Cutting in Line in Colombia (and Brazil)

Over at PBH Colombia, there’s a thread dealing with Colombians going to the front of a line without acknowledging the existence of that very line. In my opinion, if stepping back from the individual occurance and looking at the whole picture, it comes down to a feeling of resignation that things won’t change due to a single person’s actions therefore it’s okay to do as you please. It is a learned habit via the ‘example of the father’ (“if someone with more or equal authority did it, why can’t I?”). I am definitely not saying everyone does it but it is an accepted cultural norm. This idea centered around resignation happens a lot in Brazil too, so I feel for the guy in the story below…

“Both foriegners and native colombians, how do you handle this?

Example: Almost every time I am trying to do business be it buying milk or more complicated transactions at serious businesses either someone jumps in front of me while I’m waiting or charges up while I’m in the middle of a transaction and just starts telling the person who’s helping me what they want. 9 times out of 10 the clerk will automatically stop helping me and take care of them. To me thats real low class and lately I’ve been speaking up, be it a woman or a man. “hey, you need to wait”. Normally I get “oh que pena contigo”. But people look at me like I’m the bad guy.

Maybe I’m getting old but I follow the rules of human descency, I dont like having to act like an animal at feeding time when trying to do simple business. So, how do you all handle this?”

The responses range from speak up to punch the offender in the face (although I believe that response was a joke). For you Colombians out there, what is your opinion on this? Why does this happen and what how do you react?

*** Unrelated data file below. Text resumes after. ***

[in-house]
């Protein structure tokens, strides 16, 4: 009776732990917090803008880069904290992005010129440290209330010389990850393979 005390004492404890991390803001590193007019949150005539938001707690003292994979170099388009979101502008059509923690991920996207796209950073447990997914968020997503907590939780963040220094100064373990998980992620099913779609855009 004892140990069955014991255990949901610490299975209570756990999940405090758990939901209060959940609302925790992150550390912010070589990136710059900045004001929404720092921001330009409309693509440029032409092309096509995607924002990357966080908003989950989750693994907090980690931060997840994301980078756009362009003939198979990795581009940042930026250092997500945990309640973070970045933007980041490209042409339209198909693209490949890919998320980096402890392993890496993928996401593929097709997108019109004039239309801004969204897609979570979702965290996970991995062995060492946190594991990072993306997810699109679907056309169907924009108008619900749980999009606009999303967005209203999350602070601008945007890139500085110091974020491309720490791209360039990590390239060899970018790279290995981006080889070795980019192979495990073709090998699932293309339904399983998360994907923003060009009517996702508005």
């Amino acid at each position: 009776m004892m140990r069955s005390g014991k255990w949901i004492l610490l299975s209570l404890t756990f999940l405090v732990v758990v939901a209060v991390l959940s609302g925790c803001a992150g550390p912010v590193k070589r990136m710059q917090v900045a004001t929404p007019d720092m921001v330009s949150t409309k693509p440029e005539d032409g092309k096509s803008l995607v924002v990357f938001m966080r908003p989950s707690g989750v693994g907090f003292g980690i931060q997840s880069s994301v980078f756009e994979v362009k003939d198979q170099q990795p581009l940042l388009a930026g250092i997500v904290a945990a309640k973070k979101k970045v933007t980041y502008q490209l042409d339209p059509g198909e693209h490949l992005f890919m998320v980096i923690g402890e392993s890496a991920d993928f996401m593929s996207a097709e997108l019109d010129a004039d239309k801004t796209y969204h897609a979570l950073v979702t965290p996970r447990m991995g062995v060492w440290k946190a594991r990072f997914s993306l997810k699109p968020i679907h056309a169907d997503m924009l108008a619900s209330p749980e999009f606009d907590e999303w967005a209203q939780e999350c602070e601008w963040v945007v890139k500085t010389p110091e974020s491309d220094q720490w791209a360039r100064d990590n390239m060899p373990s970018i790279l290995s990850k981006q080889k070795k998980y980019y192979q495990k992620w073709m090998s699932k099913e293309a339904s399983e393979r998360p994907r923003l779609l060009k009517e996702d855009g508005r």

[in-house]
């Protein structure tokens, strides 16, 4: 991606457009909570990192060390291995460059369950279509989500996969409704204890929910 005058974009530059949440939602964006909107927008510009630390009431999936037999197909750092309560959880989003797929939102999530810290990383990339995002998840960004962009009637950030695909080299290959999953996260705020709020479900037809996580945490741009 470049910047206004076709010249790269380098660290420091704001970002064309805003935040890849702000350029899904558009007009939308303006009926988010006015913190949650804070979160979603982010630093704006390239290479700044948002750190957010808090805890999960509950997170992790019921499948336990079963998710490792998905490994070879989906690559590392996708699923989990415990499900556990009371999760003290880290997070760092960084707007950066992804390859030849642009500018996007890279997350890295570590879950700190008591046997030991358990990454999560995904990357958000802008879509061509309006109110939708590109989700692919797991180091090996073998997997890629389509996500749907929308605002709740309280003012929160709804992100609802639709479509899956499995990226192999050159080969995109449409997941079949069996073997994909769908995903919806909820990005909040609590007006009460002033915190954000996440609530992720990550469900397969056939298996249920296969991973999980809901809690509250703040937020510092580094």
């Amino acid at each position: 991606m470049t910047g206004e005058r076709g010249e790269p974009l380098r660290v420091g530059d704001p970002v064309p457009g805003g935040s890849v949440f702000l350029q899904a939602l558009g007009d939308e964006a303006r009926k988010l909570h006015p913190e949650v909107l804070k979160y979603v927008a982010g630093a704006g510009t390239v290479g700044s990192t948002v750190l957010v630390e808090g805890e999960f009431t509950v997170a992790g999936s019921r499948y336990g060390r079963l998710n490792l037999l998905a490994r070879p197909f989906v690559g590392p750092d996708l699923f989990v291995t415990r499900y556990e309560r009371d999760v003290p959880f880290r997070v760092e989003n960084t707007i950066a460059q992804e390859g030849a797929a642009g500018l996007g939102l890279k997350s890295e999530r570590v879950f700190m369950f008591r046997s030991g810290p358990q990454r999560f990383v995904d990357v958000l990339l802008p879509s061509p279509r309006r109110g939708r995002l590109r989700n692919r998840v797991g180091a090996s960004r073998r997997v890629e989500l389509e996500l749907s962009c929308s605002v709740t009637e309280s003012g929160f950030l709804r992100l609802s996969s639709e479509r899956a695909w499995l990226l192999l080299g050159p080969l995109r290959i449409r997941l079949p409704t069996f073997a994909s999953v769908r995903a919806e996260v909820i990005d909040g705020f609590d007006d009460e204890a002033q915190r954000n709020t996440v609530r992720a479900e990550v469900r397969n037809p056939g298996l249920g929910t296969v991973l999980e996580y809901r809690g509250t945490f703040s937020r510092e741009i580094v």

If speaking about my own country, well, sure people cut in line in the US but the cultural norm is to speak your mind. What does that accomplish? Either the other person goes to the back of the line or an employee happens to hear the complaint when it happens and speaks to the person who is attempting to cut in line.

As part of the responses and in regards to a sub-story to the story above, one American wrote the following, which I also agree with. “WHERE he has been living is not the point. HOW he has been living is!” In other words, it happens all over the world and it comes down to manners.

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One thought on “Cutting in Line in Colombia (and Brazil)

  1. I have noticed this as well on my adventures to Colombia. I do not take offense to this, when it first happened to me I regarded it as normal or acceptable and did not think twice about it, I simply left a smaller gap between me and the person in front of me. It was more a lesson for me about different cultures and customs and I tend to take the “when in Rome” approach, especially when I am not in my native country.

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